What kind of damage does the backhand produce? The maintenance of the position of the arm almost always more bent than it’s correct. The waiting position, exactly for its features of balance between forehand and backhand play, creates reactivity problems.
The consequence of a too much bent arm leads to the execution of the forehand in a too blocked way: this doesn’t let the shoulder, that is the real propeller in ping-pong, do his work of push. Besides, a bent arm impoverish the peripheral quickness, contracting the stroke and reducing it to something more than a topspin opening of the game.
Try to think about a discus thrower that makes his throw with the arm bent: the power of the throw will certainly reduce at least 50%.
I ask you to examine the moments of the impact with the ball in Chinese players, but also in Korean players. I don’t mention the Chinese players from Hong Kong and Singapore, because they all have the same origin. These players are characterized by a common technical feature, that is the absence of the backhand in all its ping-pong history. I shall leave out the Japanese players, that in the last years Europeanized maybe too much, in virtue of the work performed by Mario Amizic.
Turning now your attention to the pictures, that from my point of view are more educational than videos, it is important to underline how the position of the legs, of the trunk and of the shoulder, in the Chinese play, are basic components to release as more power as possible. There are some examples in which the ball seems to go even beyond the axis of the body: in fact, it’s a way to prepare the body for a pure power action, using the whip effect of the body.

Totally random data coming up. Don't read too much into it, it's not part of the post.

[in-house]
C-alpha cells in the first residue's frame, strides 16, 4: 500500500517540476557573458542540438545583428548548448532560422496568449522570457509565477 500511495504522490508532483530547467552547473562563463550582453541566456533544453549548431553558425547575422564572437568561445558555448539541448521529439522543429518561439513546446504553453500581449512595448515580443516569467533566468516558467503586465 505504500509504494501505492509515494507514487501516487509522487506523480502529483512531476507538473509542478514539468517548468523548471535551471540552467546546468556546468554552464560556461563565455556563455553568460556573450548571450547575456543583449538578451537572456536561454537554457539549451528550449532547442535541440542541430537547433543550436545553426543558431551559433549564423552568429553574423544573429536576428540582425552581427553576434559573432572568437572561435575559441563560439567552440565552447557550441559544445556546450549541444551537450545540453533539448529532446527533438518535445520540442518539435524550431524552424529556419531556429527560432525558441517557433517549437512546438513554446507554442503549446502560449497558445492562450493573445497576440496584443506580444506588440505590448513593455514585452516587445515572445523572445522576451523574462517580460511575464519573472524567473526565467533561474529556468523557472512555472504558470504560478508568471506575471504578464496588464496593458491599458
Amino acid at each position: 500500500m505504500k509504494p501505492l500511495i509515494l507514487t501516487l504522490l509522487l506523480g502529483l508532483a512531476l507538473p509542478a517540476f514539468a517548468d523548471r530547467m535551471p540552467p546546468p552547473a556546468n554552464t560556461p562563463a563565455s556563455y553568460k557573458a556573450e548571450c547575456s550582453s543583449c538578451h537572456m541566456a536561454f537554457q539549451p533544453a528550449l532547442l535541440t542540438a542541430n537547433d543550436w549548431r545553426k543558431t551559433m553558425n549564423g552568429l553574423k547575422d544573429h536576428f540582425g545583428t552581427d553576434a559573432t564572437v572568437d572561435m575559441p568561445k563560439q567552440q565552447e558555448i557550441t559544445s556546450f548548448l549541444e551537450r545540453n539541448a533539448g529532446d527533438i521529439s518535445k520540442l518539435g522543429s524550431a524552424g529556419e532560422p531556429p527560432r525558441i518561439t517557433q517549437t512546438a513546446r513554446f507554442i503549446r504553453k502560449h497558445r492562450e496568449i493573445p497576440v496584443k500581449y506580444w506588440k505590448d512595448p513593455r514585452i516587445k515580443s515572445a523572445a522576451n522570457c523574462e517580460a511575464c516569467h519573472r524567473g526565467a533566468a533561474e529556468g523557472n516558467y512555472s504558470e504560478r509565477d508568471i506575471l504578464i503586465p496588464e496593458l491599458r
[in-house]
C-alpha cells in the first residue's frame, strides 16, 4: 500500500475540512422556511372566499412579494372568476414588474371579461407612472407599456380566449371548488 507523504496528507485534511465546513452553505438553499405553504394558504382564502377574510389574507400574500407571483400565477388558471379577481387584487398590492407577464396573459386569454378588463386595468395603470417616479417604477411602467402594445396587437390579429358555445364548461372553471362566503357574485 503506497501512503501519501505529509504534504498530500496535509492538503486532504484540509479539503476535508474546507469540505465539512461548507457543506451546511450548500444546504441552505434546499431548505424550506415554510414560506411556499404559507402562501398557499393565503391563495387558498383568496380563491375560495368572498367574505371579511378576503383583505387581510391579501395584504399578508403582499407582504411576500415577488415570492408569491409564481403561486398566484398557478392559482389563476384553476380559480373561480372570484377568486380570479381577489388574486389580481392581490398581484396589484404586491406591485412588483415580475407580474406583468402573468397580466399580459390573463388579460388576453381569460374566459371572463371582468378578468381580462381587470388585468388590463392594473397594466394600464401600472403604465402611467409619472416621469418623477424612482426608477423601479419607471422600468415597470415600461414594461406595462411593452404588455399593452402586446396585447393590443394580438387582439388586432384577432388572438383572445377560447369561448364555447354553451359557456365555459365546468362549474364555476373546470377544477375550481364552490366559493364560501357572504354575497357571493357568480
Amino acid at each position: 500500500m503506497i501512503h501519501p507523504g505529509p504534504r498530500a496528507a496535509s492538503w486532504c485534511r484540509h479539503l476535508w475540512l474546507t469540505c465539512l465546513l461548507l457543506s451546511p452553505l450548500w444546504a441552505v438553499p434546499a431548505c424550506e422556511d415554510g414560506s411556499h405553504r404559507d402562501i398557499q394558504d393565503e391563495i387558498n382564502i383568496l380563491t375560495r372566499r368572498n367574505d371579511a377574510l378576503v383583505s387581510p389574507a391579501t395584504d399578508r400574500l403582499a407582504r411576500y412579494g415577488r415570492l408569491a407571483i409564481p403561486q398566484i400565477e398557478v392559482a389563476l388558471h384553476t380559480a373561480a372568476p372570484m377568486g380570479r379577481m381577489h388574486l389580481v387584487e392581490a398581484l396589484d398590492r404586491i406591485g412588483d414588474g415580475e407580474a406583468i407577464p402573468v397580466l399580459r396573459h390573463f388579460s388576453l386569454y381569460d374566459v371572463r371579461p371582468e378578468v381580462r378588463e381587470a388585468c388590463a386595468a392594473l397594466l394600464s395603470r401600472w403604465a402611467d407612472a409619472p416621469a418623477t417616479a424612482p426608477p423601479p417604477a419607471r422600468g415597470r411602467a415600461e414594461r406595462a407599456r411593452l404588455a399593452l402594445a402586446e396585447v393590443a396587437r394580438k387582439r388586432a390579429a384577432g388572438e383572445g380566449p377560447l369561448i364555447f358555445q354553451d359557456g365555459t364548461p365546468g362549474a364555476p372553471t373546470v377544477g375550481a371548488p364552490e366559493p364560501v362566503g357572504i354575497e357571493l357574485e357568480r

On the contrary, the common technical feature of the European players is a position of the arm  too bent to allow the use of the maximum power, and that’s why this action could not be performed if we are thinking about the possibility of playing a backhand stroke. As well, exactly because of the bent position, the shoulder operates as a lifting factor of the arm, and not as a push factor.

There is one more thing to say about the Chinese players’ backhand. We must not forget that in the moment when they play a block stroke, their arm spreads almost completely, preparing automatically the forehand stroke after making a step-around. The Europeans’ block is hardly ever played with a spread, the movement stops in advance and the opening of the arm for the forehand play will be more bent. Take a look at Samsonov’s positions an you will realize that his strokes rarely are played with power, but on the contrary, they are played with accuracy.